Alternative names: Black-billed Whistling-Duck, Cuban Whistling-Duck
- Dendrocygna arborea
48-58 cm. Long black bill, long head and legs, pale foreneck, light brown face, dark brown-black crown, back, breast and wings, white underparts with heavy black markings. Sexes are similar; juveniles are duller.
This species is monotypic.
Wooded swamps, mangroves and rice plantations, so found in both freshwater and saltwater environs.
Nocturnal feeder, most often will be concealed in places like mangroves during day.
They nest in tree cavities, on branches, in clumps of bromeliads, and on the ground under thatch palms and other dense bushes. 10-16 eggs are laid.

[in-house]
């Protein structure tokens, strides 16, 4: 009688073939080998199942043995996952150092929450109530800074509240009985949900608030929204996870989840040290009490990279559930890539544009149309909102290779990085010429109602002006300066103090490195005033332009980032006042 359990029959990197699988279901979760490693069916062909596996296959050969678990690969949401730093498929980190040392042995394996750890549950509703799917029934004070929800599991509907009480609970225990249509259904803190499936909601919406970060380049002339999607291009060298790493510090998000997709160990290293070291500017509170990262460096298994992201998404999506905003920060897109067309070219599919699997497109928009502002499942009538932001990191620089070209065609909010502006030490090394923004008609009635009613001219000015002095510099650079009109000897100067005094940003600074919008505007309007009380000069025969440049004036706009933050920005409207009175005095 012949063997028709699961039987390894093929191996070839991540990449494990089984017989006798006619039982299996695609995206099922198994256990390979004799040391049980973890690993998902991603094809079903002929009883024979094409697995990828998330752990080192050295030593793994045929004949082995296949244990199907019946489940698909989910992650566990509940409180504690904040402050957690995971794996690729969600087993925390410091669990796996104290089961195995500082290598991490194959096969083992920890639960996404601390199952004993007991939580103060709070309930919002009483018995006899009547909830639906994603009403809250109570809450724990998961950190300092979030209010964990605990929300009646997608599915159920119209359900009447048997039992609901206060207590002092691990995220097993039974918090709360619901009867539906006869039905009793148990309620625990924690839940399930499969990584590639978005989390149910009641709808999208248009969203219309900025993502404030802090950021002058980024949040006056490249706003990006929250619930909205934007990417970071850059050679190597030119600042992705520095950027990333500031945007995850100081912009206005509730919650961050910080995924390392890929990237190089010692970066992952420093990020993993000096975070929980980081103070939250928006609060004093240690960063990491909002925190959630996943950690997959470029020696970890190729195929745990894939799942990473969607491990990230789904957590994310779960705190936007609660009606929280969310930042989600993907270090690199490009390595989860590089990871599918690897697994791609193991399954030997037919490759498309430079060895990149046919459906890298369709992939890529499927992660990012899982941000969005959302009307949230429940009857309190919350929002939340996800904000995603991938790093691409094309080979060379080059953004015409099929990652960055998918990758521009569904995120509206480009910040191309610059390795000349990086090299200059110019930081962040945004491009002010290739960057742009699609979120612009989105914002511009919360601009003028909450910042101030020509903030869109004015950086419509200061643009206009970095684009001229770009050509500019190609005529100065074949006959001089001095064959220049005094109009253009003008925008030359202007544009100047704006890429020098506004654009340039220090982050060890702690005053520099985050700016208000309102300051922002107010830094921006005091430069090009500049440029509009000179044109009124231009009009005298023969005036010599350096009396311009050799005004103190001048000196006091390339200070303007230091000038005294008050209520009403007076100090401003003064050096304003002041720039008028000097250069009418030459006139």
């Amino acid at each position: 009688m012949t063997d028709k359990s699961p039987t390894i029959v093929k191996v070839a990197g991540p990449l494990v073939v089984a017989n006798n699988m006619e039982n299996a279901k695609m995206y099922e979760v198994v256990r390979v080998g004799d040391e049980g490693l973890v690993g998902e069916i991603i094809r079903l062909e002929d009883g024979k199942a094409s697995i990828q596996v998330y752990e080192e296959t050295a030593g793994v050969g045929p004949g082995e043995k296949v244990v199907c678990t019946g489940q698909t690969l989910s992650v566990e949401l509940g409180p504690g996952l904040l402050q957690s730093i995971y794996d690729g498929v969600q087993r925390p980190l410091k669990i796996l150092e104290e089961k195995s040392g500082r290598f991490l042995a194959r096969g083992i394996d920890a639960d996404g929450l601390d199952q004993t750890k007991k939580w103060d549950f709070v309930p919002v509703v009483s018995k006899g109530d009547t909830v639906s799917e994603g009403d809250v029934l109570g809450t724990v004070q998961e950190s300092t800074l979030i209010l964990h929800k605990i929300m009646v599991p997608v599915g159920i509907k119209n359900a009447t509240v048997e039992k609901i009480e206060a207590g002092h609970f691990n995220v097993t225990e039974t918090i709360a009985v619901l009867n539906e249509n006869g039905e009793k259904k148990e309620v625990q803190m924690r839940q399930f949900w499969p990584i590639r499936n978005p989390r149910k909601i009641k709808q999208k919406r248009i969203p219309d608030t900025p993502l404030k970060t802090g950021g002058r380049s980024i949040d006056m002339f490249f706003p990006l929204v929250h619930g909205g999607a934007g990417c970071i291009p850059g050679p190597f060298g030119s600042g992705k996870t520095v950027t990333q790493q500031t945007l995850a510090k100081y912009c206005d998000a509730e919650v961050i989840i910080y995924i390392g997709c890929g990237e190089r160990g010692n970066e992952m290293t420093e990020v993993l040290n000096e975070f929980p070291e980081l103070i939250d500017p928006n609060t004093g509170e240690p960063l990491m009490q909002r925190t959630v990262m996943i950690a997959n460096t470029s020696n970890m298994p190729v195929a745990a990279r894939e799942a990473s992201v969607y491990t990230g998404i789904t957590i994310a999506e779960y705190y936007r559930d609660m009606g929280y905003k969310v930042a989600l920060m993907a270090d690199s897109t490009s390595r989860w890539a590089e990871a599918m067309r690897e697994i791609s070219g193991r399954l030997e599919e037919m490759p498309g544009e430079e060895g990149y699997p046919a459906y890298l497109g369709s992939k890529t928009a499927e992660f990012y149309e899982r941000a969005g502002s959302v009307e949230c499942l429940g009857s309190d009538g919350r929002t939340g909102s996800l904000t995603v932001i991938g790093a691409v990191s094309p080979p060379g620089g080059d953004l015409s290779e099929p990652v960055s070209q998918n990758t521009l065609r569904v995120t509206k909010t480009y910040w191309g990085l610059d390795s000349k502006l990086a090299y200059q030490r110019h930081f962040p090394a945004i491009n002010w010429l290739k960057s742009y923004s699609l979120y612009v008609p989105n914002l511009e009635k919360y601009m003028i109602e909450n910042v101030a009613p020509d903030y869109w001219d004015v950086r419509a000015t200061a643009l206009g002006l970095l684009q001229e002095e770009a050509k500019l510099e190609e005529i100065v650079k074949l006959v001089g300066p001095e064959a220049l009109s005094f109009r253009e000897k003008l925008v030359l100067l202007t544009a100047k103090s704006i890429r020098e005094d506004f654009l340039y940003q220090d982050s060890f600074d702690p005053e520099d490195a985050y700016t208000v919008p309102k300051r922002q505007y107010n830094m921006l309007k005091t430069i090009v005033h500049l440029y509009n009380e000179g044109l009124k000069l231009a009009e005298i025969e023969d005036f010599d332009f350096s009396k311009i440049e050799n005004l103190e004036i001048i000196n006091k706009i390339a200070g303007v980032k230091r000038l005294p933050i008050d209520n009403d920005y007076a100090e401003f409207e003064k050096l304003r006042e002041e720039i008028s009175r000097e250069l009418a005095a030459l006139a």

Their diet includes plant food.
- Clements, JF. 2008. The Clements Checklist of Birds of the World. 6th ed., with updates to December 2008. Ithaca: Cornell Univ. Press. ISBN 978-0801445019.
- Raffaele, H, J Wiley, OH Garrido, A Keith, JI Raffaele. 2003. Birds of the West Indies. Princeton: Princeton Univ. Press. ISBN 978-0691113197
- The West Indian Whistling Duck was the bird of the month of the Society for Conservation and study of Caribbean Birds recently; this is a relatively complete presentation of the species.